A Renewable Energy Education that Makes an Impact

May Intake Now on for Important Program


For a second year, Selkirk College will be offering its popular Renewable Energy Technology (RET) intensive six-week program starting in May.

The RET program covers theory and applied skills related to energy conservation, small hydro, wind energy, solar PV, solar thermal, ground source energy and biomass.

RET Program 2014

Renewable Energy Technology students have the opportunity to install solar photo-volatic panels and connect them to homes or to the grid.

“Selkirk College is leading the transition towards environmental and economic sustainability,” says Selkirk College RET instructor Robert Macrae. “Renewable energy cannot be depleted, is non-polluting, does not contribute to global climatic change, and most surprising for many, costs less than conventional energy.”

Lower Energy Bills, Help Save Earth

The best way to lower your energy bill is to consume less energy. Energy conservation allows consumers to save hundreds of dollars a year without lowering their standard of living. RET students learn to conduct energy audits and to evaluate the cost-to-benefit of different energy retrofit scenarios.

RET students will study homes built to the Passive House design standard. These buildings use conventional building materials, but through better design consume one-tenth the energy of a conventional home. There are even homes built in Canada that are classified as net-zero energy. These homes combine energy efficient design, energy efficient appliances and integration of renewable energy technologies so they don’t require any purchased energy.

“While the costs and risks of extracting, transporting and processing liquid fossil fuels have risen, the costs and risks of renewable energy have declined,” says Macrae. “The media is filled with stories about tank cars explosions, unstoppable off-shore oil well leaks, fracking and pipelines. RET students learn how liquid fuels can be manufactured on a large scale from safe, environmentally-friendly, renewable sources.”

Carbon-neutral biodiesel, for example, can be synthesized from used vegetable oil, animal fat or from algae. RET students culture algae, extract oil from the algae and convert the oil into biodiesel. On a large scale, studies have demonstrated the potential to produce sufficient biodiesel from algae to replace all liquid fossil fuel consumed in North America at a cost competitive with fossil fuels and far more safely.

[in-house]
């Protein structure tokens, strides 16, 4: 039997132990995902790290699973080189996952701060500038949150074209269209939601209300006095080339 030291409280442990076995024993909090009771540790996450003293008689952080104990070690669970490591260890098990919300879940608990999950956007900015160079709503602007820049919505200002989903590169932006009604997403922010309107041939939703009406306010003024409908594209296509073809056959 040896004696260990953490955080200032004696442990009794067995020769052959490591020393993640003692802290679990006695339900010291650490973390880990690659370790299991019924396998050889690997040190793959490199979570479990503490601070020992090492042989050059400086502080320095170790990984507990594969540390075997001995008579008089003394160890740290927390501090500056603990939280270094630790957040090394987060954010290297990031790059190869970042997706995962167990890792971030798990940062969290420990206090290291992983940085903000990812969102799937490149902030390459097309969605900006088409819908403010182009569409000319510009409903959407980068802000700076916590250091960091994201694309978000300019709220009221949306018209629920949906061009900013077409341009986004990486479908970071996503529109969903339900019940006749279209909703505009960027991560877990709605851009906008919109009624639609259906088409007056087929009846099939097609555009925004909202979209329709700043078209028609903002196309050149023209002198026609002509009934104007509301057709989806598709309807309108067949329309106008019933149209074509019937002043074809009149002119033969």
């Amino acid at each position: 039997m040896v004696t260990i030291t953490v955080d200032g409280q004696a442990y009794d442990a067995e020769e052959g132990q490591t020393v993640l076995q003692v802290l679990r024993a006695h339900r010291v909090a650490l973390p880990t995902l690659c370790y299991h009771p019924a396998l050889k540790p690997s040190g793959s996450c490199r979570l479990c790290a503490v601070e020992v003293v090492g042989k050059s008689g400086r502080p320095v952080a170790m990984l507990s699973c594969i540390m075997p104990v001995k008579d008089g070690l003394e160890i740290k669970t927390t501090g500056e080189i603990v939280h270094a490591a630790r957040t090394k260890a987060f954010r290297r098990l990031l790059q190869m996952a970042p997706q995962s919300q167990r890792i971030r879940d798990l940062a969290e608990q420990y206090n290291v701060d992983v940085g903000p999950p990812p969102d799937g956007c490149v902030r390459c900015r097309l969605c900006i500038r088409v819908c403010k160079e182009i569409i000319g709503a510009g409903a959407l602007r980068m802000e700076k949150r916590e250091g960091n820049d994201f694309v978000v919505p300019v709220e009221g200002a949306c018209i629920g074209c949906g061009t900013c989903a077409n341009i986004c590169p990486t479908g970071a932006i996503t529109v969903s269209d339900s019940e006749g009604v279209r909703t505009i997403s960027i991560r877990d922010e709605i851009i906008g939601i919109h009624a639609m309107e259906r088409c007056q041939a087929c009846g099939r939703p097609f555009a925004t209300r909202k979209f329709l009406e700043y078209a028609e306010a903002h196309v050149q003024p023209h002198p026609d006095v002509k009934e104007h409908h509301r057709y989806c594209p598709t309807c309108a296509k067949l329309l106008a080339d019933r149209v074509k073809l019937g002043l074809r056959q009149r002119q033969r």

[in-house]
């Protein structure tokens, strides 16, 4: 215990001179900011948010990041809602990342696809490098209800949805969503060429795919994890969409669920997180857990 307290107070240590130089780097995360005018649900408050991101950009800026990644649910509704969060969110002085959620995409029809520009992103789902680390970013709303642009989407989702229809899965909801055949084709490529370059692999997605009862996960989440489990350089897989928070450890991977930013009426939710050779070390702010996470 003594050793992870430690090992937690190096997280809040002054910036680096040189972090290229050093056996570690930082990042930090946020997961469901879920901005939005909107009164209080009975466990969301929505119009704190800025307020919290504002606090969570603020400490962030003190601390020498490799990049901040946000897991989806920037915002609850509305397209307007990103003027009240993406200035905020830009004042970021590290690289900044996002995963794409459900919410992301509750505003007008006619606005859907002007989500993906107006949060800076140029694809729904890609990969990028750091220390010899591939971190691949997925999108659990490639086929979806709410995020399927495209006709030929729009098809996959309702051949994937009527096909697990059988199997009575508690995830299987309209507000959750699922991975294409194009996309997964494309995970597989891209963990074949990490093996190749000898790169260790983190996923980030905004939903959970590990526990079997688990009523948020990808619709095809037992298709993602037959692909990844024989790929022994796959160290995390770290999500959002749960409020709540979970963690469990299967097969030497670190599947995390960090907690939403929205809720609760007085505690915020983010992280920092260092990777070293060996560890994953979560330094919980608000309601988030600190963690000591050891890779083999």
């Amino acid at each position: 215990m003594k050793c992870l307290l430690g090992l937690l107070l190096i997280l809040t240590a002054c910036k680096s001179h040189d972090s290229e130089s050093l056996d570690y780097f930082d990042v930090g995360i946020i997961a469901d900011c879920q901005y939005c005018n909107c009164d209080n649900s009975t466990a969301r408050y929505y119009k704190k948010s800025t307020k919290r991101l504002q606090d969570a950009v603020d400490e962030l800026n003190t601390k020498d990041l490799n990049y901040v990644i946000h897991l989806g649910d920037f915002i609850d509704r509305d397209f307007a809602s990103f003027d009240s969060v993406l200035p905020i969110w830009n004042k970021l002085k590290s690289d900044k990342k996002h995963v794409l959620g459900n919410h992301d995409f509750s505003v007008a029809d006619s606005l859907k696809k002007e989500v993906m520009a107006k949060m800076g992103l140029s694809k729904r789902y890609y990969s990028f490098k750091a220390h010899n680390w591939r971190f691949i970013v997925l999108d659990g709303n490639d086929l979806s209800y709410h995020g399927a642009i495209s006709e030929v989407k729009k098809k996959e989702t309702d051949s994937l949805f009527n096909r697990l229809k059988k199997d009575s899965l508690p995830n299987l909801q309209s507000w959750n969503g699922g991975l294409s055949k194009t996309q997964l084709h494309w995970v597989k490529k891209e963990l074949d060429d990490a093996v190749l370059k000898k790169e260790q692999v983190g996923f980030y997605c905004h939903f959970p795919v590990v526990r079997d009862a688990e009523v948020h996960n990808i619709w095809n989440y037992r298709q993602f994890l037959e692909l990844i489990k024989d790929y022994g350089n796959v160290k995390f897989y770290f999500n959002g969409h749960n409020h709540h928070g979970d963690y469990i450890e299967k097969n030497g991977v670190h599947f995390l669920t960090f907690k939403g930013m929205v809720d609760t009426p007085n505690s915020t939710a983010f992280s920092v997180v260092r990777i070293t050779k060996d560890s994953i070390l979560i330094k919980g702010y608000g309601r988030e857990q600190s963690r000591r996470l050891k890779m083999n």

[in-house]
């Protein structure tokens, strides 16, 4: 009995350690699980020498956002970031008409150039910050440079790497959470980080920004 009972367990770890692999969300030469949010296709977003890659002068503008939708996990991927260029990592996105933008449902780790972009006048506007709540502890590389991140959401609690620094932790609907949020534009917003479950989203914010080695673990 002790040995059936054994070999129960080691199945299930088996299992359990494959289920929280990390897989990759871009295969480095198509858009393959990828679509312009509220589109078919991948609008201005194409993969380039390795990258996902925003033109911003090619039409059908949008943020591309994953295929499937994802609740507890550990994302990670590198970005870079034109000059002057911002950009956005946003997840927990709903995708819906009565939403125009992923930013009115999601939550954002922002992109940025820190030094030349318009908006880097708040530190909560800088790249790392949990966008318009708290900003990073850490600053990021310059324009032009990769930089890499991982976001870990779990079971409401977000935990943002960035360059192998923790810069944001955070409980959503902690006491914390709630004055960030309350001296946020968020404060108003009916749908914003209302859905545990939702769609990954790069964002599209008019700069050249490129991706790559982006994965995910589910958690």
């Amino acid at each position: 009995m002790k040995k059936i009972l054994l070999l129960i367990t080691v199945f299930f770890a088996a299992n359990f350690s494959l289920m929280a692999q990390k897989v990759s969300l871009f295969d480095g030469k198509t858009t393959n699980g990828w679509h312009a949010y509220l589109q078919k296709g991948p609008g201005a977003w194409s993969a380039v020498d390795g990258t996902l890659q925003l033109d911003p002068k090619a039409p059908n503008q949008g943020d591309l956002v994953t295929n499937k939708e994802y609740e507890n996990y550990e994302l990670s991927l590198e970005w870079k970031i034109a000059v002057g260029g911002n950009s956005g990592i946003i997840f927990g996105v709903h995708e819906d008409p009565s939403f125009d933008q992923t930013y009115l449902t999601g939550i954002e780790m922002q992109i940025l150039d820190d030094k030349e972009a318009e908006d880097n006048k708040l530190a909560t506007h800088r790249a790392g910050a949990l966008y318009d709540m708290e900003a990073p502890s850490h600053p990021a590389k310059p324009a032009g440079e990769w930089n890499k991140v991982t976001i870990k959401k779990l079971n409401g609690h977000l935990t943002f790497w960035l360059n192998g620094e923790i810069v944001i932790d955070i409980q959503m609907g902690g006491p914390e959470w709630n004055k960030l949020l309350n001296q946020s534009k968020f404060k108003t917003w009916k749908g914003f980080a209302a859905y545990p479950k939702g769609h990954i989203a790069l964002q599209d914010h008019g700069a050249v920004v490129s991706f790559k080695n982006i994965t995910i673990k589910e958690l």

Solutions Needed Now More Than Ever

Presently, because of its local abundance, coal is used to generate about 15 per cent of electricity consumed in Canada and 50 per cent of the electricity consumed in the United States.

“RET students learn that the capital cost of building a wind power plant is less than the capital cost of a coal power plant of equal output,” says Macrae. “It’s not surprising that operating costs for wind power are much lower than coal power because fuel arrives at wind turbines free of charge, without costly mining, transporting, handling, cleaning ash and managing air pollution. Both Canada and the US have sufficient wind resources to generate more than the amount of electricity currently consumed.”

During the course of study, students install solar photo-voltaic panels and connect them to homes or to the grid. RET students also install and operate a small wind turbine and acquire hands-on experience with ground source (geo-thermal) heat pumps, solar thermal hot water heaters, and micro hydro technology.

“There was a time when renewable energy sounded like science fiction, a time when fossil fuels were thought to be limitless, but the world has changed,” says Macrae. “Today, imagining a future powered by renewable energy is not only possible, but the lower cost, clean, safe option. Selkirk College’s Renewable Energy Technology program is leading the transition towards a sustainable economy where renewable energy will play an increasingly important role.”

The six-week program begins May 5. If you’re interested in joining the next cohort in the Selkirk College Renewable Energy Technology program, please contact Brendan Wilson at


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